The Oswego Common Council passed its 2014 budget plan last night, including a more than 40 percent property tax increase. But instead of the boos and anger seen last Thursday night, councilors heard cheers from the hundred or so people who watched the event.
In a seemingly surprise announcement to the crowd just prior to the vote, council president Ron Kaplewicz broke the news about the city's 15 Department of Public Works jobs that were placed on the city's chopping block.
"I'm pleased to say that we sat long and hard," Kaplewicz said. "Kudos to the unions and to Deb Code and Rita Tickle and the mayor, and several of us that spent our weekends, instead of with our families who were visiting, buying Christmas presents, we tried to figure out how to save 15 jobs. And we did."
Among the loudest cheers were from the city's DPW department, who wore purple shirts in support of the union and filled one side of the room. Others in the audience rallied in support of the city's public pool, the need for more revenue streams and for keeping the Codes Enforcement department active.
"We re-worked this budget and we looked at some of the realities of some of the decisions we wanted to make," Kaplewicz said. "The last thing we want to do is do anything that's going to be knee-jerk and end up with unintended consequences because we made decisions that we didn't think through. Have we made some mistakes in the past? Absolutely, we have. If we had to do it all over again, hindsight is a great thing. Whether it's police contracts and the size of that contract, had we known it probably would have been different. Did they deserve it? Absolutely, because we looked at the facts surrounding that decision."
Though the 15 DPW jobs were saved, they come at a cost, as all city employees will have to take a ten day furlough to avoid layoffs. Kaplewicz says it equates to about a four percent decrease city-wide in every department. New positions were cut, as was the city's Codes Enforcement department and the city's part-time tourism director. New positions with Animal Control and the Traffic Department were also removed, as were three full-time and part-time public safety clerks. In all, about 22 positions, including summer youth helpers, were removed from next year's budget.
Jody DelBrocco is the business agent for SEIU-Local 200, the union representing the DPW, Codes and Zoning departments. He says he wants the city and the union to come to a mutual solution to avoid having more people lose their jobs.
"We're open to anything," DelBrocco said. "We understand the crisis, but like I said, that's a term and condition of employment. It's not part of the current collective bargaining agreement that we have with the city, which is good through 2016. So if this council and this mayor want to amend it, they need to come to us and bargain those terms."
The furloughs will have to be negotiated with Oswego's fire and police departments too, since all of the unions have settled contracts through 2016. Kaplewicz says the city will have to renegotiate those contracts or risk layoffs.
But DelBrocco says he sympathizes with the Common Council and wouldn't want to be in their position.
"This council, this mayor, I don't envy any of them," DelBrocco said. "They were put with an almost insurmountable task. Over the weekend, over the last week, they worked hard. It's obvious. The amendments and the amended resolutions they passed tonight, they did revisit this budget and they saw where, I don't want to call them mistakes, but where they could make better choices than the ones they had previously made."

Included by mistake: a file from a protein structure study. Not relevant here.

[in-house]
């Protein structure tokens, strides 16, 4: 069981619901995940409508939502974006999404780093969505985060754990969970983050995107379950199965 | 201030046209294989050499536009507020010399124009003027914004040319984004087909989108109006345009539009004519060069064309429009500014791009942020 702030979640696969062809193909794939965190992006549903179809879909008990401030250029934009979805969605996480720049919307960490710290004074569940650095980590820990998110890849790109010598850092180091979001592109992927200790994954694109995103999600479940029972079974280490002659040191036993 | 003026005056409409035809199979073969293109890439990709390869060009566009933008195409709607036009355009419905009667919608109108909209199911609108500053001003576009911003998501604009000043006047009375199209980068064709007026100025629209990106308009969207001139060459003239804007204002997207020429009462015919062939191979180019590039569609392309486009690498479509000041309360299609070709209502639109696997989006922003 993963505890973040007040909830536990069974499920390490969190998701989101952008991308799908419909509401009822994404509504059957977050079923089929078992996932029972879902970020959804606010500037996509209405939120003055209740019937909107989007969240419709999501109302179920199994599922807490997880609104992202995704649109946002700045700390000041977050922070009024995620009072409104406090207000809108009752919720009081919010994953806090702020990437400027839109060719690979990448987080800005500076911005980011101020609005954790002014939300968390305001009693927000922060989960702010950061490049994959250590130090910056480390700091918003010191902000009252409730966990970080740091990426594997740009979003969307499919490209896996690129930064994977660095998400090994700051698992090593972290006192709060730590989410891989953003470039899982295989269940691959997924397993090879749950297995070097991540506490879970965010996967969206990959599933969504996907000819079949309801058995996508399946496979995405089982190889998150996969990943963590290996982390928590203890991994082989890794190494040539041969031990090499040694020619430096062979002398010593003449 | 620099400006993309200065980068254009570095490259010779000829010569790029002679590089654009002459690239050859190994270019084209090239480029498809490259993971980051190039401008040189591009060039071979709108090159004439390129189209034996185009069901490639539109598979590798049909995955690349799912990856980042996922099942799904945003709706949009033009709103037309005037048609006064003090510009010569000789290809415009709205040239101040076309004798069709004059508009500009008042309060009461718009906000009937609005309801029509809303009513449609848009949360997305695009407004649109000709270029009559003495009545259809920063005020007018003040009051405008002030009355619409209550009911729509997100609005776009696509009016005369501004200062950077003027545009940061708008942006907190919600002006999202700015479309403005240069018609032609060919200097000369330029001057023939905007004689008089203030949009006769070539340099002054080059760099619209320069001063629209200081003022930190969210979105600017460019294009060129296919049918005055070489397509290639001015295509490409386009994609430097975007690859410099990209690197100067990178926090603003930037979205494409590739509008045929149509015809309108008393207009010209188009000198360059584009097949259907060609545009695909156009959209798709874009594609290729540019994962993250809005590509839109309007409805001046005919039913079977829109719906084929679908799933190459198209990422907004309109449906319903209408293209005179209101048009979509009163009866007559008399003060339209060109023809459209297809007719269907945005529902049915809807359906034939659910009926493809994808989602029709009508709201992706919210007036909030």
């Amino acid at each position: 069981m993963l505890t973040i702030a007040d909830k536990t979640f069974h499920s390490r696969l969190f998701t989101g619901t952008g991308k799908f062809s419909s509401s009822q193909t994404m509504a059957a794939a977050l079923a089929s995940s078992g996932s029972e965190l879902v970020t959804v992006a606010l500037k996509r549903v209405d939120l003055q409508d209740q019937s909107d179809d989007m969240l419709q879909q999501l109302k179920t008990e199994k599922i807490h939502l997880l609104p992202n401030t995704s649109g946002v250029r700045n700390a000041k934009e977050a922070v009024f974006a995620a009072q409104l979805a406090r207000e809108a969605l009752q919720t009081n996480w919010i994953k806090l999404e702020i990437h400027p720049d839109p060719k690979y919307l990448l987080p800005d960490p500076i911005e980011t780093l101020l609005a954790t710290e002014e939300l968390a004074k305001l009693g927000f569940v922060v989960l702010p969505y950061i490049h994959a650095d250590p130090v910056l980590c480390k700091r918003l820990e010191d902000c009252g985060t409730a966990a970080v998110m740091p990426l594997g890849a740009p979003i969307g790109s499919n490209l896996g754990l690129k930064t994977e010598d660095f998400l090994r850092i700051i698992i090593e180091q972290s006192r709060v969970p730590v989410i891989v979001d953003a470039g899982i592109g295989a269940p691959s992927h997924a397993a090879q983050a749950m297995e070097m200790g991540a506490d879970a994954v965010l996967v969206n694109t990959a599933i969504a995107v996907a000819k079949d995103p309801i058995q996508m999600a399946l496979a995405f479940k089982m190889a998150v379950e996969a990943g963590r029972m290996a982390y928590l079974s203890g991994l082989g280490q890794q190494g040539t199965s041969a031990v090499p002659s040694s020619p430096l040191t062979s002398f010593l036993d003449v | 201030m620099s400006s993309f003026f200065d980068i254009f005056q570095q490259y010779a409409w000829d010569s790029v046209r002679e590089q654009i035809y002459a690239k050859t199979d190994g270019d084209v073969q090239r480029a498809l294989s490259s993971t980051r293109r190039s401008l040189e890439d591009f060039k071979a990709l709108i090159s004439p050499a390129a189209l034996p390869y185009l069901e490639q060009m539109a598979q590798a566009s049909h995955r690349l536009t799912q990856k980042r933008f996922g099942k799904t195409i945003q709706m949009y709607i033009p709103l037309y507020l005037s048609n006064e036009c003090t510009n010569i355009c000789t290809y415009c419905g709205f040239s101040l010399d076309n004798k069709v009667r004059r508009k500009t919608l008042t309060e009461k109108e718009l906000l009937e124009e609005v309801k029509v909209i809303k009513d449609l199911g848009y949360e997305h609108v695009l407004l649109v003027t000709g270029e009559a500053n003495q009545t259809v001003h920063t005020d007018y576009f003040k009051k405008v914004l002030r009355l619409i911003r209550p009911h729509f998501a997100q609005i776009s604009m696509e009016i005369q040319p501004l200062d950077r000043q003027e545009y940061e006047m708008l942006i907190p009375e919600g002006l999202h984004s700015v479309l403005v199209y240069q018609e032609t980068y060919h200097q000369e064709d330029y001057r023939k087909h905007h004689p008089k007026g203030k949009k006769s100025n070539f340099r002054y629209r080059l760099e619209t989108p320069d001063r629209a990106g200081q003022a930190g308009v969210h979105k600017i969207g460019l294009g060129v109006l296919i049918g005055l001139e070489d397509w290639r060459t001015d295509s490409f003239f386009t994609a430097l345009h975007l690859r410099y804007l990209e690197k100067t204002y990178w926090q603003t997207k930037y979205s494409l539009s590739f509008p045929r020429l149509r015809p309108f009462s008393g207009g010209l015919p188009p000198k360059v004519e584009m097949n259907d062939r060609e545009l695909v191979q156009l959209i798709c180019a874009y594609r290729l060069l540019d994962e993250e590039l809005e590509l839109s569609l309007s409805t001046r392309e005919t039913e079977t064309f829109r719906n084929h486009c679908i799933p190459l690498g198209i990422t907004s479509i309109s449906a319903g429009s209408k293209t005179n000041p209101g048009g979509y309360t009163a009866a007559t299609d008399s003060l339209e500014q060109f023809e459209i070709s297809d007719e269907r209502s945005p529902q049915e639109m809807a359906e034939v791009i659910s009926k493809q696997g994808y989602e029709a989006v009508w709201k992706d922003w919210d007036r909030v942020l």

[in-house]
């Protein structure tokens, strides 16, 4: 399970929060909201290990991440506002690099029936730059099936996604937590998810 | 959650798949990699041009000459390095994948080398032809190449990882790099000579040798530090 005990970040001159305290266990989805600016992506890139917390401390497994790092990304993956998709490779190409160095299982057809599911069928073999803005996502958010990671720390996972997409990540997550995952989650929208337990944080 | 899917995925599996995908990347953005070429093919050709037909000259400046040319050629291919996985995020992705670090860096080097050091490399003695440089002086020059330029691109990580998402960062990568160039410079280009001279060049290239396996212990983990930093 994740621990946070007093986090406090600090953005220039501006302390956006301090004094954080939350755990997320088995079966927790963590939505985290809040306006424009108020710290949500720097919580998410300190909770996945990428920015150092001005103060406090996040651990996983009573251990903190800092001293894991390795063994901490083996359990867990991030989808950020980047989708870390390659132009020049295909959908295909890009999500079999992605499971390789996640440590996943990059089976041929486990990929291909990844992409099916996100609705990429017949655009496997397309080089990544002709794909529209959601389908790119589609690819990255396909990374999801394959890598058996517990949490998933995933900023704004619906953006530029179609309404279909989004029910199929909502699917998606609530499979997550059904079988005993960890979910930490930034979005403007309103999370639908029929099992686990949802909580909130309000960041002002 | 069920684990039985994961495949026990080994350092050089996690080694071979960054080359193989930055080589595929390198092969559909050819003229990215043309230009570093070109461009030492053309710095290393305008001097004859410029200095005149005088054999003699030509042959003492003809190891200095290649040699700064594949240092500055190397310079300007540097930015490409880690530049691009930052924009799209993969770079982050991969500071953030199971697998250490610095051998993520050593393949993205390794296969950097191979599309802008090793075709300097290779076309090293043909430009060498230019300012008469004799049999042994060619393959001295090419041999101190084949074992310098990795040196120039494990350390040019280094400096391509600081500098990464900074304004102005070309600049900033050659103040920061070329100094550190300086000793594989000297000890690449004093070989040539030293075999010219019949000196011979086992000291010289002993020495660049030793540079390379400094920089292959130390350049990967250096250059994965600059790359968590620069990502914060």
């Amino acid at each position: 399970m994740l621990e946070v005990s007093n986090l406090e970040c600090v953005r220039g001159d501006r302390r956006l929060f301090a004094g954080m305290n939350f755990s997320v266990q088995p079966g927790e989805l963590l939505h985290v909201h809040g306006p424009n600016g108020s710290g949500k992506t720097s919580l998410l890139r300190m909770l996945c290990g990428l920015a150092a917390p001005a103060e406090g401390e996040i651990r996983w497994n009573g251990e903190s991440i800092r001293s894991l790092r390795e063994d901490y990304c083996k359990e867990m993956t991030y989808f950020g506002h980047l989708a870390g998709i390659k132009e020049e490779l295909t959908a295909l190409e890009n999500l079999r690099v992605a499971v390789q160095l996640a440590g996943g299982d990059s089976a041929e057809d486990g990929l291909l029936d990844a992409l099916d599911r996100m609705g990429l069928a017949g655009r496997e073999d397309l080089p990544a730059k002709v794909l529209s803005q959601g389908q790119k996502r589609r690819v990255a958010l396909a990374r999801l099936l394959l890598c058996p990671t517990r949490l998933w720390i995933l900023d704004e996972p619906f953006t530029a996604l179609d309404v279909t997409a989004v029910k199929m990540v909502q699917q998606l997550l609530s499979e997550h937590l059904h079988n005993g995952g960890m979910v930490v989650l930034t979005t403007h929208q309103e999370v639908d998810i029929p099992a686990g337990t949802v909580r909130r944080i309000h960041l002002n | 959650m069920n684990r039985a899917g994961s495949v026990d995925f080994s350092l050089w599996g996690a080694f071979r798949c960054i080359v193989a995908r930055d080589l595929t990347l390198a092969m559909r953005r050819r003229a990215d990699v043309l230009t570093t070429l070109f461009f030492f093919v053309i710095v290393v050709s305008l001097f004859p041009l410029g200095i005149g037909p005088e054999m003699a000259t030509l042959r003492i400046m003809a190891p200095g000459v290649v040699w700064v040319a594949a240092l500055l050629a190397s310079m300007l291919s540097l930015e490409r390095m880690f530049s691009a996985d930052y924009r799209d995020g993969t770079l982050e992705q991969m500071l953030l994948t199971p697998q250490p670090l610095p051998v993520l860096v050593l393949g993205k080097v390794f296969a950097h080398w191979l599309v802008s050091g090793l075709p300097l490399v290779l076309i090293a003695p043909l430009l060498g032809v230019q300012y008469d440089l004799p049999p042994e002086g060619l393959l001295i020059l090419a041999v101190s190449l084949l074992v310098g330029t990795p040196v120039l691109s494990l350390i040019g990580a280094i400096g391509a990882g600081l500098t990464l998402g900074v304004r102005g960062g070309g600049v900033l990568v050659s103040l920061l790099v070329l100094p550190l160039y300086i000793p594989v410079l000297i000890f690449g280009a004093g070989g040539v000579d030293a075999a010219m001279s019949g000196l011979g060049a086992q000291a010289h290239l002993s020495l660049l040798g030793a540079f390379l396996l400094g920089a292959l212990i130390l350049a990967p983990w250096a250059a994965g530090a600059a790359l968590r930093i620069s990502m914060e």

He added that the tax situation is rough for everyone involved.
"I don't want to pay any more taxes, nobody wants to pay anymore taxes," DelBrocco said. "But the realty is in this city we can't afford to not look towards the future."
Layoffs and furloughs weren't the only topics brought up at Monday night's vote. Once again, raises awarded to two council members, specifically the president and vice-president, became a target. Councilor Shawn Walker, who represents the fourth ward, voiced his concerns about the move in the face of such a large tax increase.
"I know these positions put in a lot of time and effort," Walker said. "They're down at City Hall on the phone, etcetera. But when your councilors took these positions, you knew what it entails. So you think before you take this position, you should let everybody know that you're able to do that. And as a leader of the council, I don't know how you could keep these raises when employees' jobs are at stake. You say it's very minimal, but right now pennies count. Every penny counts."
Walker's comments ended to applause from the audience, who had brought up the topic during the Dec. 19 public hearing at Oswego Middle School.
Eric VanBuren also addressed the city's finances, saying the city needs restructuring in order to prevent similar crises from happening in the future.
"The big thing about this budget, and I've said it before, was that we can't keep doing things that we did before," VanBuren said. "They led us to this position, and now we have to change how City Hall does business. A lot of that is going to be shown in the coming months, as we continue to make cuts and amendments to this budget that won't affect this year's tax rate but next year, because of the way they have to go."
VanBuren said the city is preparing to renegotiate its consent decree from the Environmental Protection Agency. Mayor Thomas Gillen has repeatedly said the city is ahead on the consent decree's implementation and there could be room to negotiate.
In the end, the new budget equates to about 14.488 per $1,000 of assessed property value.